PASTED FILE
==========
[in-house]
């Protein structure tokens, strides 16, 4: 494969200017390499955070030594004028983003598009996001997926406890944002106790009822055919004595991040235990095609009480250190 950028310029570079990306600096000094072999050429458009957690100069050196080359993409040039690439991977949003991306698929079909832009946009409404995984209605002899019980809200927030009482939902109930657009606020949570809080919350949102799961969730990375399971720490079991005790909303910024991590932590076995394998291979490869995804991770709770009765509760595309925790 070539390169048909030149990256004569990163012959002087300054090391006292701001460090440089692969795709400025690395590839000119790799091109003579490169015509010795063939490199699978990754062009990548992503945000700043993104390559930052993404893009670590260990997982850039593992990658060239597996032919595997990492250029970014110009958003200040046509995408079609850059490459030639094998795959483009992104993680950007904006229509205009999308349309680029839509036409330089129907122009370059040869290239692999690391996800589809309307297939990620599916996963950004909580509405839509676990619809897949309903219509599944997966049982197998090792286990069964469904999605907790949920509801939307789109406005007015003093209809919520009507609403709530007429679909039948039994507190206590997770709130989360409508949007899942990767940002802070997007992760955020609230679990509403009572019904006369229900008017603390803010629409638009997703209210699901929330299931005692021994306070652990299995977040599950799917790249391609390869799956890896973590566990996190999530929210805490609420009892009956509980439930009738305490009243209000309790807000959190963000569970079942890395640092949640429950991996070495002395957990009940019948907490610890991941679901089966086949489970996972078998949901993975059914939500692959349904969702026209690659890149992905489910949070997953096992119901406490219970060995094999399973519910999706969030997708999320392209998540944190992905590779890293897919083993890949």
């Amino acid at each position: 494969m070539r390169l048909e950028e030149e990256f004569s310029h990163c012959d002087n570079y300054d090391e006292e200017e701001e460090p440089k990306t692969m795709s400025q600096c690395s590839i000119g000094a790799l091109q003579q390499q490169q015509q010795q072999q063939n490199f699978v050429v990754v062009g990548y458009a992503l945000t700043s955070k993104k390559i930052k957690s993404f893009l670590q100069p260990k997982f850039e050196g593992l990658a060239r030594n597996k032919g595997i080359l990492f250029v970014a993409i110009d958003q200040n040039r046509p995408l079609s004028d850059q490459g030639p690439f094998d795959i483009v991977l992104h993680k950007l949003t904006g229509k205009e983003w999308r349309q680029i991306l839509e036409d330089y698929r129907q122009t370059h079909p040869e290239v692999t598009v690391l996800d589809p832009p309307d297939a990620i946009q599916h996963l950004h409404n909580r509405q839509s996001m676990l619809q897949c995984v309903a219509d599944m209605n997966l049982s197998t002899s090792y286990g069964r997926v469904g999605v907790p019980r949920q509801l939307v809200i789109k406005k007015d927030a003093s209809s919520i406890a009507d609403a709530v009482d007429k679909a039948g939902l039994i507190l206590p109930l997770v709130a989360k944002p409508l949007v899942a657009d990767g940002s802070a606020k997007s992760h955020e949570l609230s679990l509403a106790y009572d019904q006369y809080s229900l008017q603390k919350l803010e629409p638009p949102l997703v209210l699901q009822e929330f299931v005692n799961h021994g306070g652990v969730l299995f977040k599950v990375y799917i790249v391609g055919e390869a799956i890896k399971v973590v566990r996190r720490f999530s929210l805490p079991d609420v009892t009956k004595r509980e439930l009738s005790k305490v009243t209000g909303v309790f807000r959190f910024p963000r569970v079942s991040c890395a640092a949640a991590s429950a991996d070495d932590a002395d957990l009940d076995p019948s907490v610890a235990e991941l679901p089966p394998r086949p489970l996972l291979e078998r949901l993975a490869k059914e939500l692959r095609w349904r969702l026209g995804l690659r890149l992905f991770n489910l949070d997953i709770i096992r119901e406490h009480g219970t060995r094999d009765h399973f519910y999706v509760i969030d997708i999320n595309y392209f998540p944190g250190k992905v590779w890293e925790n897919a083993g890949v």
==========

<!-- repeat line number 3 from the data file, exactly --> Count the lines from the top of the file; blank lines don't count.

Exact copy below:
């Amino acid at each position: 494969m070539r390169l048909e950028e030149e990256f004569s310029h990163c012959d002087n570079y300054d090391e006292e200017e701001e460090p440089k990306t692969m795709s400025q600096c690395s590839i000119g000094a790799l091109q003579q390499q490169q015509q010795q072999q063939n490199f699978v050429v990754v062009g990548y458009a992503l945000t700043s955070k993104k390559i930052k957690s993404f893009l670590q100069p260990k997982f850039e050196g593992l990658a060239r030594n597996k032919g595997i080359l990492f250029v970014a993409i110009d958003q200040n040039r046509p995408l079609s004028d850059q490459g030639p690439f094998d795959i483009v991977l992104h993680k950007l949003t904006g229509k205009e983003w999308r349309q680029i991306l839509e036409d330089y698929r129907q122009t370059h079909p040869e290239v692999t598009v690391l996800d589809p832009p309307d297939a990620i946009q599916h996963l950004h409404n909580r509405q839509s996001m676990l619809q897949c995984v309903a219509d599944m209605n997966l049982s197998t002899s090792y286990g069964r997926v469904g999605v907790p019980r949920q509801l939307v809200i789109k406005k007015d927030a003093s209809s919520i406890a009507d609403a709530v009482d007429k679909a039948g939902l039994i507190l206590p109930l997770v709130a989360k944002p409508l949007v899942a657009d990767g940002s802070a606020k997007s992760h955020e949570l609230s679990l509403a106790y009572d019904q006369y809080s229900l008017q603390k919350l803010e629409p638009p949102l997703v209210l699901q009822e929330f299931v005692n799961h021994g306070g652990v969730l299995f977040k599950v990375y799917i790249v391609g055919e390869a799956i890896k399971v973590v566990r996190r720490f999530s929210l805490p079991d609420v009892t009956k004595r509980e439930l009738s005790k305490v009243t209000g909303v309790f807000r959190f910024p963000r569970v079942s991040c890395a640092a949640a991590s429950a991996d070495d932590a002395d957990l009940d076995p019948s907490v610890a235990e991941l679901p089966p394998r086949p489970l996972l291979e078998r949901l993975a490869k059914e939500l692959r095609w349904r969702l026209g995804l690659r890149l992905f991770n489910l949070d997953i709770i096992r119901e406490h009480g219970t060995r094999d009765h399973f519910y999706v509760i969030d997708i999320n595309y392209f998540p944190g250190k992905v590779w890293e925790n897919a083993g890949v």